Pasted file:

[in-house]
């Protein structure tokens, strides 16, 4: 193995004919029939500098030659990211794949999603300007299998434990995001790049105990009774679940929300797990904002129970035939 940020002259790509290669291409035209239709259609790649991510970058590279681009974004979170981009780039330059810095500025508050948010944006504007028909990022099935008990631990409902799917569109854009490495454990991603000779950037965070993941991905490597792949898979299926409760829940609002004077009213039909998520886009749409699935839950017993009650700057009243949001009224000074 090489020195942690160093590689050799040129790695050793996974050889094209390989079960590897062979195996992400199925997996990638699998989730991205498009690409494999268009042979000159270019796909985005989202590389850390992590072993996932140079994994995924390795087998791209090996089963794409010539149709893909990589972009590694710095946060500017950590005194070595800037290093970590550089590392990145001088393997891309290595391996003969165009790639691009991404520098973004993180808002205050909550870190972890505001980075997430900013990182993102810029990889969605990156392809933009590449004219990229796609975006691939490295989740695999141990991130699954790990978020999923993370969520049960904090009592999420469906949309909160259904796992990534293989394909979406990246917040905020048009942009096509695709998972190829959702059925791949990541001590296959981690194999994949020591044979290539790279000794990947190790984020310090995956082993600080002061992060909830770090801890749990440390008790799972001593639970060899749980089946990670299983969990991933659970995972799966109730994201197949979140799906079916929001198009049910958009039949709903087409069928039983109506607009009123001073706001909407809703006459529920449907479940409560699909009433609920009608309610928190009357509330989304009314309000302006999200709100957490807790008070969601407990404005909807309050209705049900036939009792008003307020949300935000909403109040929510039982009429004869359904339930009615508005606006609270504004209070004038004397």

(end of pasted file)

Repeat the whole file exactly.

[in-house]
């Protein structure tokens, strides 16, 4: 193995004919029939500098030659990211794949999603300007299998434990995001790049105990009774679940929300797990904002129970035939 940020002259790509290669291409035209239709259609790649991510970058590279681009974004979170981009780039330059810095500025508050948010944006504007028909990022099935008990631990409902799917569109854009490495454990991603000779950037965070993941991905490597792949898979299926409760829940609002004077009213039909998520886009749409699935839950017993009650700057009243949001009224000074 090489020195942690160093590689050799040129790695050793996974050889094209390989079960590897062979195996992400199925997996990638699998989730991205498009690409494999268009042979000159270019796909985005989202590389850390992590072993996932140079994994995924390795087998791209090996089963794409010539149709893909990589972009590694710095946060500017950590005194070595800037290093970590550089590392990145001088393997891309290595391996003969165009790639691009991404520098973004993180808002205050909550870190972890505001980075997430900013990182993102810029990889969605990156392809933009590449004219990229796609975006691939490295989740695999141990991130699954790990978020999923993370969520049960904090009592999420469906949309909160259904796992990534293989394909979406990246917040905020048009942009096509695709998972190829959702059925791949990541001590296959981690194999994949020591044979290539790279000794990947190790984020310090995956082993600080002061992060909830770090801890749990440390008790799972001593639970060899749980089946990670299983969990991933659970995972799966109730994201197949979140799906079916929001198009049910958009039949709903087409069928039983109506607009009123001073706001909407809703006459529920449907479940409560699909009433609920009608309610928190009357509330989304009314309000302006999200709100957490807790008070969601407990404005909807309050209705049900036939009792008003307020949300935000909403109040929510039982009429004869359904339930009615508005606006609270504004209070004038004397």